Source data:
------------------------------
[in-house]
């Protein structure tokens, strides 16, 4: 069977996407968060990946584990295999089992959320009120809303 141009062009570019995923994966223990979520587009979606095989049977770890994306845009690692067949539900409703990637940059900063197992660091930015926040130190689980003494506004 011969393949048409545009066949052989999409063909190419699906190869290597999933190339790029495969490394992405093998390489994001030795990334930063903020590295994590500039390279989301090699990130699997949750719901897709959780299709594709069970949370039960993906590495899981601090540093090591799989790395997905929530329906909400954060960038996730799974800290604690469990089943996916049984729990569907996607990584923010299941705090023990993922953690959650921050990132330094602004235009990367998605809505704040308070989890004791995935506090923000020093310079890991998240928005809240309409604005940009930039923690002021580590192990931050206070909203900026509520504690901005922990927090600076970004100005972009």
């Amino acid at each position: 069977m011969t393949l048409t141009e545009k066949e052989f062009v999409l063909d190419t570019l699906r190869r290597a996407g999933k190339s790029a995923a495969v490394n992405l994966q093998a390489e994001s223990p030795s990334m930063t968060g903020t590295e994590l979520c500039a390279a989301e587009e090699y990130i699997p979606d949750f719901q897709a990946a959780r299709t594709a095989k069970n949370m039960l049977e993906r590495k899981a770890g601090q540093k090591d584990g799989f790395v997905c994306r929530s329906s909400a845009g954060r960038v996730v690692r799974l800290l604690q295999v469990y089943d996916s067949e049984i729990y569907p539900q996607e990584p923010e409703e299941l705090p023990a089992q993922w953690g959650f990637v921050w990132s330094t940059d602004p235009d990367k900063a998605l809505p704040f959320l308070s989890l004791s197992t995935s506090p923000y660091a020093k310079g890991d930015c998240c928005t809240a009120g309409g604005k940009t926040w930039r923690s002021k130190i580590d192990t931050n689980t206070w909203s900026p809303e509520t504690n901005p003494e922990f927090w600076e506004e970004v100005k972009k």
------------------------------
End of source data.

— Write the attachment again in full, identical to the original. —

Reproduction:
[in-house]
């Protein structure tokens, strides 16, 4: 069977996407968060990946584990295999089992959320009120809303 141009062009570019995923994966223990979520587009979606095989049977770890994306845009690692067949539900409703990637940059900063197992660091930015926040130190689980003494506004 011969393949048409545009066949052989999409063909190419699906190869290597999933190339790029495969490394992405093998390489994001030795990334930063903020590295994590500039390279989301090699990130699997949750719901897709959780299709594709069970949370039960993906590495899981601090540093090591799989790395997905929530329906909400954060960038996730799974800290604690469990089943996916049984729990569907996607990584923010299941705090023990993922953690959650921050990132330094602004235009990367998605809505704040308070989890004791995935506090923000020093310079890991998240928005809240309409604005940009930039923690002021580590192990931050206070909203900026509520504690901005922990927090600076970004100005972009």
């Amino acid at each position: 069977m011969t393949l048409t141009e545009k066949e052989f062009v999409l063909d190419t570019l699906r190869r290597a996407g999933k190339s790029a995923a495969v490394n992405l994966q093998a390489e994001s223990p030795s990334m930063t968060g903020t590295e994590l979520c500039a390279a989301e587009e090699y990130i699997p979606d949750f719901q897709a990946a959780r299709t594709a095989k069970n949370m039960l049977e993906r590495k899981a770890g601090q540093k090591d584990g799989f790395v997905c994306r929530s329906s909400a845009g954060r960038v996730v690692r799974l800290l604690q295999v469990y089943d996916s067949e049984i729990y569907p539900q996607e990584p923010e409703e299941l705090p023990a089992q993922w953690g959650f990637v921050w990132s330094t940059d602004p235009d990367k900063a998605l809505p704040f959320l308070s989890l004791s197992t995935s506090p923000y660091a020093k310079g890991d930015c998240c928005t809240a009120g309409g604005k940009t926040w930039r923690s002021k130190i580590d192990t931050n689980t206070w909203s900026p809303e509520t504690n901005p003494e922990f927090w600076e506004e970004v100005k972009k």